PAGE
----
The move among grocery shoppers to limit trips and shop online during the height of the pandemic—a boon for some conventional supermarkets—are continuing to weigh disproportionately on some niche players.
The discounter Grocery Outlet, for one, is seeing pressure on comparable-store sales accelerate as it laps last year’s boom, shut-down restaurant space reopen, and rivals in the conventional supermarket space leverage e-commerce offerings and refire their price promotions.
This combination of conditions contributed to an 8.3% decline in comparable-store sales for the Emeryville, Calif.-based discounter in the first quarter that ended April 3—and the revelation that comps in the current second quarter had slid still further to low double-digit declines.
Officials discussing results with analysts in a conference call after markets closed May 11 emphasized stability among the chain’s devoted shoppers and pledged to continuing leveraging its strengths in value and an active new-store pipeline to win over the longer term. Much of the current pressures, they said, were “transitory” in nature.
“On an absolute basis, average weekly sales trends have remained consistent with the first quarter, supported by both steady customer traffic and average basket sizes,” Chief Financial Officer Charles Bracher told analysts, according to a Sentieo transcript. “As we look forward, several transitory factors are difficult to forecast, including the pace and degree of the vaccine rollout, local market reopenings and the impact of stimulus funds on the consumer. Assuming current trends continue, we expect comp sales for the full second quarter will remain in the negative low double digits. As the operating environment evolves, we will leverage the inherent flexibility of our model and unique value proposition to best serve our customers.”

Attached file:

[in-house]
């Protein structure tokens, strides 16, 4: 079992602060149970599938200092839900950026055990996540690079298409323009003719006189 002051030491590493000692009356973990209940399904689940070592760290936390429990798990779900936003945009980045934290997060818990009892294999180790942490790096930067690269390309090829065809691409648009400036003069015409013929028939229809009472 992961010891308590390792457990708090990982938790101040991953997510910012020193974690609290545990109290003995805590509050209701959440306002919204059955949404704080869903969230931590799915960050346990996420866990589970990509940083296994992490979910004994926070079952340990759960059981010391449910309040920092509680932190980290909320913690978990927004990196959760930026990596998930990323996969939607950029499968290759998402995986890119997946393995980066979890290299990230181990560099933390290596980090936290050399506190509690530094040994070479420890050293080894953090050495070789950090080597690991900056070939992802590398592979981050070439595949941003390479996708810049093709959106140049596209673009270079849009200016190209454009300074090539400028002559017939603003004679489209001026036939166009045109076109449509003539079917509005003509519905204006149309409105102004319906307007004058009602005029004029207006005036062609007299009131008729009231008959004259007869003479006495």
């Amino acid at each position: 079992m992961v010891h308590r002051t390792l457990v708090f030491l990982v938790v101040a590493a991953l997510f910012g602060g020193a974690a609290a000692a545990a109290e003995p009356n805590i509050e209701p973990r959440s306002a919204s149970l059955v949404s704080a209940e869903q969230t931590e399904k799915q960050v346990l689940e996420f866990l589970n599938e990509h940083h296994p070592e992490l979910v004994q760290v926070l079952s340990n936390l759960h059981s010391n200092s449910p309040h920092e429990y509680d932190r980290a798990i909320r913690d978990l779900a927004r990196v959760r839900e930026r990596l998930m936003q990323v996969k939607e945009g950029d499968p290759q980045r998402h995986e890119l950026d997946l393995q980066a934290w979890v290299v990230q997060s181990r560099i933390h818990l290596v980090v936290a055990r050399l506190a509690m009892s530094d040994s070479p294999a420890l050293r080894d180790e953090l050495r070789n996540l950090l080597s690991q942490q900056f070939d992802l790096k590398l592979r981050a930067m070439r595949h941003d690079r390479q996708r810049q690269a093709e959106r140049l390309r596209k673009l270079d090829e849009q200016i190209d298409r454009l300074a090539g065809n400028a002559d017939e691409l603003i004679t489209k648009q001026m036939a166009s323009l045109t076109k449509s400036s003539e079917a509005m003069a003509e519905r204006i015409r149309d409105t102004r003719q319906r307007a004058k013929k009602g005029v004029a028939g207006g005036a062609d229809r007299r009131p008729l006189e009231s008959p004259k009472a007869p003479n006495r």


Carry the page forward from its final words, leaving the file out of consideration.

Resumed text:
Total sales in the quarter fell by 1% to $752.5 million, reflecting the effect of 34 new stores. Gross margin as a percent of sales fell slightly from 30.8% to 30.5%.
“From our perspective, we’re in the middle of a very volatile time for the consumer,” CEO Eric Lindberg said. “Things like consumer trends, behaviors, even customer psychology, they’re really hard to predict in the near term. So we’re not going to try and do that.
“What we’ve done is manage our business through this pandemic the best we know how, controlling the things that we have a real impact on,” he continued. “You have great buyers delivering super values to the stores; operators delivering service and marketing, and continuing to engage with new customers that are interested in what we offer.”
Grocery Outlet’s stock fell sharply in the first day of trading since results were announced, down near 16% midday May 12.
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